Indian oil firms focus on production in fight for foreign assets
State-run ONGC Videsh has agreed to pay about $5 billion for 8.4 percent of the Kashagan field in Kazakhstan, the world's largest oilfield discovery in four decades - which could boost its output by about 16 percent within a year.
The deal adds to a stable of assets that span some of the trickiest territories in the world - Sudan, Iran, Iraq, Syria and Libya among them - accumulated as parent Oil and Natural Gas Corporation (ONGC) struggled with domestic output.
But it's a drop in the ocean for the world's fourth-biggest crude importer - it buys in 3.5 million barrels per day (bpd) - where the energy gap triggers constant power cuts. Asia's third-largest economy plans to hit 8 percent growth in 2014/15 and by 2030 that could lift it to be third-largest in the world and also the No. 3 energy consumer, according to BP.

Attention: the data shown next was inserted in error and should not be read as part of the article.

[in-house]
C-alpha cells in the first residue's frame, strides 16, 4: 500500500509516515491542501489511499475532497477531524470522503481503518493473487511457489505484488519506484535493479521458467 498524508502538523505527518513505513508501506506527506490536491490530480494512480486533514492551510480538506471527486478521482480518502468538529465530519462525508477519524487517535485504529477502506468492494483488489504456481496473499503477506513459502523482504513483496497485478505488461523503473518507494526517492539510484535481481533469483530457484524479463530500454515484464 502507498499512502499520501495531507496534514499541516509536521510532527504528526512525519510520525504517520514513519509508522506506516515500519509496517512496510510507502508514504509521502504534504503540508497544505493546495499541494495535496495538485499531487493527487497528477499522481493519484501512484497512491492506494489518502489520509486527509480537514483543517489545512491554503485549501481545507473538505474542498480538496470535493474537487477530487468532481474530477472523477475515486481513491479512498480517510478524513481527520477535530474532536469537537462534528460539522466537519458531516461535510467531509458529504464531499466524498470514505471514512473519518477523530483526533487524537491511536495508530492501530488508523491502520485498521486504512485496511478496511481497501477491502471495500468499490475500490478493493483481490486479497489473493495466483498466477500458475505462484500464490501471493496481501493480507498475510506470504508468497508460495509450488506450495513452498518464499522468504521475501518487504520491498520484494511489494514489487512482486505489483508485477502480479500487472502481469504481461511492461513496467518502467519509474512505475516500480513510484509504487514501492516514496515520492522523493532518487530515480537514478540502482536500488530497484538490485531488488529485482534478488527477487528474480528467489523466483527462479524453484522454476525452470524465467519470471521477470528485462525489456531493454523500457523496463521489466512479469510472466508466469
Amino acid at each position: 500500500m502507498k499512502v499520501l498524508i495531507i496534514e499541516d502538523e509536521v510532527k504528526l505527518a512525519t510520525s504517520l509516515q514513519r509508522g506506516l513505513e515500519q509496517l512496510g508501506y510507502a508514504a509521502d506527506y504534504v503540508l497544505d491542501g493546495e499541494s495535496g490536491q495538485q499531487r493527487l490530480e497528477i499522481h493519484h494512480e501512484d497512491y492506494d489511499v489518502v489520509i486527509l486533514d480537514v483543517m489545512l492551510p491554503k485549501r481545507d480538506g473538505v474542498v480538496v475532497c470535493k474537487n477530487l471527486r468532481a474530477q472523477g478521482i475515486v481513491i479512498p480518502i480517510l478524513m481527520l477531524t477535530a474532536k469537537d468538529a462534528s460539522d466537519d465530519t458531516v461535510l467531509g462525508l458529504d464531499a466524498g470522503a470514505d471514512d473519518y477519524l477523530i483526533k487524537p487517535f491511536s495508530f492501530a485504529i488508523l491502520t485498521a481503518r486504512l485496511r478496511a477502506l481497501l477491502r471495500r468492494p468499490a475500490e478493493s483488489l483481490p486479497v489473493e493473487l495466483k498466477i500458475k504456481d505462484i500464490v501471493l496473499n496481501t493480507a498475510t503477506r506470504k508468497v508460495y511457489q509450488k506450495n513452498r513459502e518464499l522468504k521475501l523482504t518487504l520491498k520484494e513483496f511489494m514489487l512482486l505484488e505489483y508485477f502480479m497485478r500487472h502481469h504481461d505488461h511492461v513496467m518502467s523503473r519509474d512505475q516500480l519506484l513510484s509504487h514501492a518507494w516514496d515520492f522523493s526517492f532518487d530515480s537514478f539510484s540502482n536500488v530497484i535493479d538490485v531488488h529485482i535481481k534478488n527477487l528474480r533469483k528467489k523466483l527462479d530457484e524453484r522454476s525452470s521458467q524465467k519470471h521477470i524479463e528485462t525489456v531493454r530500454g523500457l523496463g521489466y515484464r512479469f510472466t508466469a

Oil supplies have become more urgent as Western sanctions over nuclear projects squeeze Iran, once India's second-biggest supplier. India's imports from Tehran slipped by nearly a fifth to 257,000 bpd in April-September.
"Our priority is to look for discovered, developed and producing assets which give us production growth immediately," T.K. Anantha Kumar, head of finance for Oil India, the country's other state-run explorer said.
While not all the oil bought
Be the first to comment.